Editorial: Municipal Elections allow voters to fulfill civic duty

Contact: Allison Fore


Secretary of State Todd Rokita
October 29, 2007

I have had the privilege of serving as Indiana’s chief election officer now through five years of federal, state, and local elections. It is encouraging with every election cycle to sense the energy that builds in Indiana as we near the first Tuesday in November, and it is important that we maintain the same level of enthusiasm for municipal elections as we do for federal elections.

On November 6, 2007, many counties in our state will hold Municipal Elections. This is an important opportunity for citizens to select the officials whose decisions have the most direct impact on our communities. Local government plays a key role in determining how state and federal dollars are allocated for roads, schools, and other special projects. They are the elected officials who are often the most accessible and the most knowledgeable about community-specific issues.

Fulfilling civic duty means more than voting every four years when the national spotlight shines on elections. It means staying informed about local issues, communicating with elected officials at all levels of government, paying attention to decisions they make, and holding them accountable by registering to vote and casting a ballot. Many Hoosiers also fulfill their civic duty by serving as poll workers – an important job that plays an invaluable role in keeping elections free, fair, and in the hands of the people.

I would like to challenge Hoosiers across the state to embrace this fuller concept of civic duty as we approach the 2007 Municipal Elections. At the state level and in every one of Indiana’s 92 counties, we have worked during recent years to improve the integrity of the voting process and to improve accessibility of voting systems and polling places. With the implementation of a statewide voter registration system (SVRS) linking all counties in real time, Indiana’s photo ID requirement, Americans with Disabilities Act (ADA) compliant polling places, and modern voting systems, Hoosiers can cast their ballots with confidence that their votes will count and count equally with every other legitimate vote cast.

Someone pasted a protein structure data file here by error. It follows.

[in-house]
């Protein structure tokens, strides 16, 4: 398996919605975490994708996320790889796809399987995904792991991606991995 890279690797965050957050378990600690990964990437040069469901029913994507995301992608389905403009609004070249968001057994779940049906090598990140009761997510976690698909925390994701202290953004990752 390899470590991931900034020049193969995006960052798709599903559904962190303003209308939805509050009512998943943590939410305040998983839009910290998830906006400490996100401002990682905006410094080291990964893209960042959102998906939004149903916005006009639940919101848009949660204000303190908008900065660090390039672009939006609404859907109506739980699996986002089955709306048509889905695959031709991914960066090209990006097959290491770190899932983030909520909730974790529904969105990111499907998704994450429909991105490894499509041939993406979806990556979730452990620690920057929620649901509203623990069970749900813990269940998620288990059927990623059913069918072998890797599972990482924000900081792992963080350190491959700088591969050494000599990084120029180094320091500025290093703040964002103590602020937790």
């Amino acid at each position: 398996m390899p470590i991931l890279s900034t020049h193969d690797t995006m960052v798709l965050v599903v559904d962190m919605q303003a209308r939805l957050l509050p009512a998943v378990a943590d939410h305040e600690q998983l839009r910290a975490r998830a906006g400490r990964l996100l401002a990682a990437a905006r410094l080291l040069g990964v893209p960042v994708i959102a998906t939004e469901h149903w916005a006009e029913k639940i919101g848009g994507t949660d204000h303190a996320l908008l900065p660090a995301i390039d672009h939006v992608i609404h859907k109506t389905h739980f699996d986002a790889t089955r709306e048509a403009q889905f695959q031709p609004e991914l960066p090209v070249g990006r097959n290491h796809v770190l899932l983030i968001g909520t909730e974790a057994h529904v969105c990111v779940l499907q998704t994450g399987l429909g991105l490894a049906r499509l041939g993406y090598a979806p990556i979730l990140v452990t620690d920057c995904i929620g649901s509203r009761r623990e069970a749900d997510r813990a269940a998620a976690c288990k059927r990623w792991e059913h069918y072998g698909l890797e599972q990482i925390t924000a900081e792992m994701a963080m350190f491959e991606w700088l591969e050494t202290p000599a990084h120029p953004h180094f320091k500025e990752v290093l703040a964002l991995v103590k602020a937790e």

To check your voter registration or polling location, please visit http://www.IndianaVoters.com. Voters  may also call the Hoosier Voter Hotline at 866-IN-1-VOTE or 866-461-8683. Employees of the Secretary of State's office will staff the telephone line between 6a.m. to 7p.m. EDT on November 6 and during normal business hours other days.

If you are able to take the extra step and volunteer to work the polls this Election Day, I encourage you to do so. In Indiana, it takes at least 30,000 poll workers to keep more than 5,500 polling places operating smoothly. It is truly a rewarding experience to see democracy in action. For information about serving as a poll worker, visit http://www.WorkThePolls.in.gov , or contact your local county election official.

If you are unable to vote in person on Election Day, remember that any registered voter may vote absentee-in-person at their local county clerk’s office until noon the day before Election Day, November 5, 2007.

I hope you will join me in fostering a renewed sense of civic engagement across our state by making this Municipal Election day one with high voter participation, high poll worker participation, and spirited discussion of the issues that affect our daily lives. See you at the polls.